Elektra Ring AMOR
The sublime power of the Bronze Age Aegean radiates in this ring, which is based on a solid gold example from the Mycenaean cemetery at Knossos, on Crete, dating 1400 BC and today housed in the Archaeological Museum in Heraklion. The form is typical for a Bronze Age signet ring in this area, as the several extant examples attest. Here, a prominent oval face features a repeated "horizon" motif within a delicate beaded border, which also frames the upper and lower sides of the ring shank. Our ring is available in sizes 4 - 14.
The Mycenaeans, like other ancient cultures, used rings with special and personalized designs on them, "signet" rings, as a form of self-identification. Often incised into (or raised in relief out of) the stone or metal, the designs on the front of the rings identified the rings' owners in some way. As these designs (and therefore the rings) were personalized, they became a type of signature or an official mark of the individual, when pressed into hot wax on a document.
It is believed that the Greek name "Elektra" began as a Mycenaean name, though it has not been identified in Linear B tablets. The name means "bright, shining." According to Greek legend, Elektra (or Electra) was the daughter of the Mycenaean king Agamemnon and his wife, Clytemnestra. Referred to in both the Iliad and the Odyssey, this daughter of the king was a hero who saved her brother's life. She would, too, become one of the most popular subjects of ancient Greek plays (such as those by Aeschylus, Sophocles and Euripides), and of ancient Greek vase painting.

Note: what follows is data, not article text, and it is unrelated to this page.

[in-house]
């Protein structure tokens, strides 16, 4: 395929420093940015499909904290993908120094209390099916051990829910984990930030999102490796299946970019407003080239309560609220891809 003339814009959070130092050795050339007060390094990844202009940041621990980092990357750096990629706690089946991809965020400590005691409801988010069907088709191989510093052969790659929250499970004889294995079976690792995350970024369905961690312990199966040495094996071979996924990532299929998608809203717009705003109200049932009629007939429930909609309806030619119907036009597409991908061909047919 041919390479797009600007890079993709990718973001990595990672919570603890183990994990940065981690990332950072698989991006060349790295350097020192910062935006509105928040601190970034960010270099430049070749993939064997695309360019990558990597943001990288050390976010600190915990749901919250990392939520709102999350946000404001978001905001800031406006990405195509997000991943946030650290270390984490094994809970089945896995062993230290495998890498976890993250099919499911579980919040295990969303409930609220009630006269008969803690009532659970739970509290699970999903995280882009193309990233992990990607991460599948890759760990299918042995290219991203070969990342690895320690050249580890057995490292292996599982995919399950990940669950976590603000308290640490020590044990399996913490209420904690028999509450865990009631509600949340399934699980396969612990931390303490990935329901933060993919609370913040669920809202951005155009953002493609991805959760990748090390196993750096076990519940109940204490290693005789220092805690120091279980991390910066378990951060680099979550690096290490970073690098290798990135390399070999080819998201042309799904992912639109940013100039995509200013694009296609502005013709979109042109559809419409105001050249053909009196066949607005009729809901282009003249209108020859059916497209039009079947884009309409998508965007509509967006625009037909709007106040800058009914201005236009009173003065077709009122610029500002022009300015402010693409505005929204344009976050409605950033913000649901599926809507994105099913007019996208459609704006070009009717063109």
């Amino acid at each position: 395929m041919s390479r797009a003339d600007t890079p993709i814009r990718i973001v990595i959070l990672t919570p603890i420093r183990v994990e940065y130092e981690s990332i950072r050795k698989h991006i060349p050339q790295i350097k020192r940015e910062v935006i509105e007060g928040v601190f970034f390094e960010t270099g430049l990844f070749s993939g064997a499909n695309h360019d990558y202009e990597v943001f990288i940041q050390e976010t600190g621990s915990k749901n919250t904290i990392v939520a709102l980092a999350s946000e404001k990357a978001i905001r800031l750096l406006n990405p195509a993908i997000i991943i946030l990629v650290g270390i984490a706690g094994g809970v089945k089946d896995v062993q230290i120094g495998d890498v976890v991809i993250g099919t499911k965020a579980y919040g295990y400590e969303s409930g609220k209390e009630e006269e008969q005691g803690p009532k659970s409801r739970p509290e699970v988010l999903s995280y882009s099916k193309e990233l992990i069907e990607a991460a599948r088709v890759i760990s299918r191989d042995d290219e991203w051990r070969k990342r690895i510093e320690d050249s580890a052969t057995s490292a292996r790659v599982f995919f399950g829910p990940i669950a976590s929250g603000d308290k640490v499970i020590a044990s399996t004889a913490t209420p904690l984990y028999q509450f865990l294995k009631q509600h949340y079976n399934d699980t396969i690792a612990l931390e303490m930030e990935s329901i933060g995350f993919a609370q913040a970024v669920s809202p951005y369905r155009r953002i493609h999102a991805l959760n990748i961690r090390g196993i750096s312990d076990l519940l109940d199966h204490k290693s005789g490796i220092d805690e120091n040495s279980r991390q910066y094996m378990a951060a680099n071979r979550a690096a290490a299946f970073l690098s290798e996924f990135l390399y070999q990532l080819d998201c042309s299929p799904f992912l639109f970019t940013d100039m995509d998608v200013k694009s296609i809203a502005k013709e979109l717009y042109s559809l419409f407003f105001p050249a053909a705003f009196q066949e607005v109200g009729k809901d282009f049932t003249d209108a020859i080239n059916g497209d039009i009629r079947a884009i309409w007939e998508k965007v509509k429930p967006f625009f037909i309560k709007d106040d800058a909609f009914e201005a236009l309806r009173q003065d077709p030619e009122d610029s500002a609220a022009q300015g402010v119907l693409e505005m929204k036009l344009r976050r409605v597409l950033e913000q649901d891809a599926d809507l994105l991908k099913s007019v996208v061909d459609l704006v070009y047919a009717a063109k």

Our ring is available in 925 Sterling Silver for $135, and in golden Yellow Silver for $75.
Height of ring face: 2.6 cm (1 in)
Width of ring face: 1.6 cm (.6 in)
Height of shank: 6 mm (.2 in)
Width of shank: 2 mm (.08 in)